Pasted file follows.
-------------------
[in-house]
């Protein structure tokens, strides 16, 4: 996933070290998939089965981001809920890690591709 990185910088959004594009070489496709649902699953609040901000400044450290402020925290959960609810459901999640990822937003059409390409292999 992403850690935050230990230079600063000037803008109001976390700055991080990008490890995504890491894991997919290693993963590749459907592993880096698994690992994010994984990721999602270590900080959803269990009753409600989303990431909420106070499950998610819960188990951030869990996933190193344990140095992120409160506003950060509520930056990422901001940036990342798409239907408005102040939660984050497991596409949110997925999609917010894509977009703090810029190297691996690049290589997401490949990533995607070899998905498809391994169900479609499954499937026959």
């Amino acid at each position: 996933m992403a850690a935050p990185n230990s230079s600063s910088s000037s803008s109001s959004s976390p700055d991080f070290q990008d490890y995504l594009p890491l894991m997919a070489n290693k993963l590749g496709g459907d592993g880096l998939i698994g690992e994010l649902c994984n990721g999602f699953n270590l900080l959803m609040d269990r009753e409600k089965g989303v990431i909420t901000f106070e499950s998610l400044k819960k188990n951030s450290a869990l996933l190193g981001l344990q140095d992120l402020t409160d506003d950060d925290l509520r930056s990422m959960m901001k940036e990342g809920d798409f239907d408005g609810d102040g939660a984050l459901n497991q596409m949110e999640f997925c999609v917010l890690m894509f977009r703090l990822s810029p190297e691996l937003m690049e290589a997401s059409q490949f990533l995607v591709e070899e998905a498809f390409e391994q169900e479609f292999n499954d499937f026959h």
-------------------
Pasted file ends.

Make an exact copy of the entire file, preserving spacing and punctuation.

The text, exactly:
[in-house]
């Protein structure tokens, strides 16, 4: 996933070290998939089965981001809920890690591709 990185910088959004594009070489496709649902699953609040901000400044450290402020925290959960609810459901999640990822937003059409390409292999 992403850690935050230990230079600063000037803008109001976390700055991080990008490890995504890491894991997919290693993963590749459907592993880096698994690992994010994984990721999602270590900080959803269990009753409600989303990431909420106070499950998610819960188990951030869990996933190193344990140095992120409160506003950060509520930056990422901001940036990342798409239907408005102040939660984050497991596409949110997925999609917010894509977009703090810029190297691996690049290589997401490949990533995607070899998905498809391994169900479609499954499937026959």
């Amino acid at each position: 996933m992403a850690a935050p990185n230990s230079s600063s910088s000037s803008s109001s959004s976390p700055d991080f070290q990008d490890y995504l594009p890491l894991m997919a070489n290693k993963l590749g496709g459907d592993g880096l998939i698994g690992e994010l649902c994984n990721g999602f699953n270590l900080l959803m609040d269990r009753e409600k089965g989303v990431i909420t901000f106070e499950s998610l400044k819960k188990n951030s450290a869990l996933l190193g981001l344990q140095d992120l402020t409160d506003d950060d925290l509520r930056s990422m959960m901001k940036e990342g809920d798409f239907d408005g609810d102040g939660a984050l459901n497991q596409m949110e999640f997925c999609v917010l890690m894509f977009r703090l990822s810029p190297e691996l937003m690049e290589a997401s059409q490949f990533l995607v591709e070899e998905a498809f390409e391994q169900e479609f292999n499954d499937f026959h």